What is tomato leaf roll?

Tomato leafroll is a physiological disorder which causes the leaves of tomato plants to roll upwards and feel leathery to the touch. The plant may look wilted particularly after wet cool spring conditions. Symptoms tend to disappear after the weather warms and the soil drys out. For more information, read University of Nevada Cooperative Extension Carson City/Storey County Extension Educator JoAnne Skelly's article "Watch for Vegetable Problems."

What is blossom end rot?

Blossom end rot is a cultural problem which affects the blossom end of tomatoes, turning the fruit brownish black. It is caused by calcium nutrition and water imbalance in a plant and aggrivated by soils with high salt content or low levels of moisture. Tomatoes growing in sandier soils are more prone to experiencing blossom end rot. To avoid blossom end rot, maintain even soil moisture and plant varieties not prone to this cultural problem. To learn more about blossom end rot, read University of Nevada Cooperative Extension Carson City/Storey County Extension Educator JoAnne Skelly's article "Watch for Vegetable Problems."

Is the new USDA Plant Hardiness Zone Map accurate?

The new USDA Plant Hardiness Zone Map is based on the average minimum temperatures for a zone and not the lowest temperature a zone can and does experience. Some gardeners may find that in their growing area, the zone assigned by this map is inaccurate due to extreme high and low temperatures skewing the average minimum temperature or due to microclimates which are too small to appear on the map. University of Nevada Cooperative Extension will be happy to help you decide which plants will grow well in your corner of Nevada-- simply give us a call! Our years of gardening experience, education and training are at your service. A list of our offices and their contact information is available on our website. To read about our Carson City/Storey County Extension Educator JoAnne Skelly's experiences with the new map, read her article "The New USDA Plant Hardiness Zone Map Yippee!"

Houseplants:

What is wrong with my azalea?

Those receiving a holiday gift plant like an azalea might be disappointed when the plant drops its leaves or refuses to rebloom. These plants are tricky to keep going, but here are a few azalea-growing tips for the determined gardener:
  • Keep azaleas constantly moist.
  • Don't place azaleas in direct sun.
  • Put your azalea in a spot where it receives bright filtered light.
  • Feed azaleas diluted azalea or acid fertilizer every few weeks.
For more information, read University of Nevada Cooperative Extension Carson City/Storey County Extension Educator JoAnne Skelly's article "Happy Holiday Plants."

How to I take care of my cyclamen plant?

Don't worry; cyclamens are one of the easier to care for holiday gift plants. They require bright light and enjoy being watered from below. Fertilize them every month with a fertilizer formulated for flowering plants. Groom the plant by removing old dead leaves and stems and the plant will rebloom for you. For more information on holiday houseplants, read University of Nevada Cooperative Extension Carson City/Storey County Extension Educator JoAnne Skelly's article "Happy Holiday Plants."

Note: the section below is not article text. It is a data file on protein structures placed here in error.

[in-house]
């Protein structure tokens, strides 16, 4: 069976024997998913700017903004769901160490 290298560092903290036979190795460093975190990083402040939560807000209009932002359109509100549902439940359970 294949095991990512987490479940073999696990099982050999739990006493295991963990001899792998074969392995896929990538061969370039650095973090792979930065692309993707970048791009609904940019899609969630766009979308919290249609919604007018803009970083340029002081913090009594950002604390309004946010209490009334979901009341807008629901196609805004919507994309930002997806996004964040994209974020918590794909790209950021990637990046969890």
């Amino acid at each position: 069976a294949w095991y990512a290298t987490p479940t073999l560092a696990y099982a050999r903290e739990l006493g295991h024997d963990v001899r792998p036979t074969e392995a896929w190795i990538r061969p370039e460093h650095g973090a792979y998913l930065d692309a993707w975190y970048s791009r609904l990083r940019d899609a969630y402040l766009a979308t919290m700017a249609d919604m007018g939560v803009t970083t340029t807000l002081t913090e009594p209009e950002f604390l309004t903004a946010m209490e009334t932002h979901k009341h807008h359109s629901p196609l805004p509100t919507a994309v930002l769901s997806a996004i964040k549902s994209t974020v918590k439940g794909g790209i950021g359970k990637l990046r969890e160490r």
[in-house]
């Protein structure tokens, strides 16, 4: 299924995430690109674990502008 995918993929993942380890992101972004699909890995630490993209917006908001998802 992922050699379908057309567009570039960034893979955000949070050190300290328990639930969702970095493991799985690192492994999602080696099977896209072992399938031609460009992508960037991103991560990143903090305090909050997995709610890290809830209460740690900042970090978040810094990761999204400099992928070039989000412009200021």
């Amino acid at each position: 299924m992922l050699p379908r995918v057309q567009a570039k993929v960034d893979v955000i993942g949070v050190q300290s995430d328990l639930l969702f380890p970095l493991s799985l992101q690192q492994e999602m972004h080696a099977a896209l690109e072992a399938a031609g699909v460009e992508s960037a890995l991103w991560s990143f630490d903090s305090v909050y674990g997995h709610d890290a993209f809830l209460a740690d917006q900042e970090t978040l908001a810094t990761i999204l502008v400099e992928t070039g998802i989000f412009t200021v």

How can I get my poinsettia plant to rebloom?

The blooming holiday poinsettia plant was forced to look that good; its commercial grower covered it each night for approximately three months to achieve that December bloom. Gardeners wanting to keep a poinsettia growing happily in a pot will have to spend some time and energy on the plant, just as its commercial grower did. First, transplant the plant to a container one inch larger than the one it came in and place it in a sunny spot. Poinsettias should not experience sudden temperature changes. Keep the soil moist, but well-drained and apply a nitrogen fertilizer every two weeks until the leaves begin to drop. When the leaves fall, cut the stems back severely, leaving only two buds. Do not fertilize and limit water until the buds break out into leaves. When the leaves apper, begin the watering and fertilizing cycle all over again. To learn more about keeping holiday plants, read University of Nevada Cooperative Extension Carson City/Storey County Extension Educator JoAnne Skelly's article "Happy Holiday Plants."

How do I keep holiday houseplants alive?

Holiday houseplants such as poinsettias, cyclamens, azaleas, Christmas cacti and African violets prefer to receive water from the bottom of their containers and they require bright light. The poinsettia is a bit picky; it enjoys south-facing light while the other plants listed will do fine with bright morning or filtered sun.

Which houseplants are recommended for a “lazy gardener”?

Lazy gardeners or those of us too busy to give much time to our houseplants should choose indoor plants that are easy to grow and that flower to beautify our environment with minimal effort. Suggested houseplants for the time-and-energy-limited indoor-plant-lover include:
  • geraniums
  • begonias
  • bougainvillea
  • hibiscus
To care for these plants, place them in a sunny spot! While watering will depend on the plant, in general, water every day in summer and once or twice per week the rest of the year. Fertilize every six weeks in late-winter/early-spring and once per month each spring. For more information, read University of Nevada Cooperative Extension Carson City/Storey County Extension Educator JoAnne Skelly's article "The Rewards of Houseplants."

Growing Orchids

University of Nevada Cooperative Extension Carson City/Storey County Extension Educator JoAnne Skelly offers the following tips, taken from her article "Growing Orchids," to new orchid growers: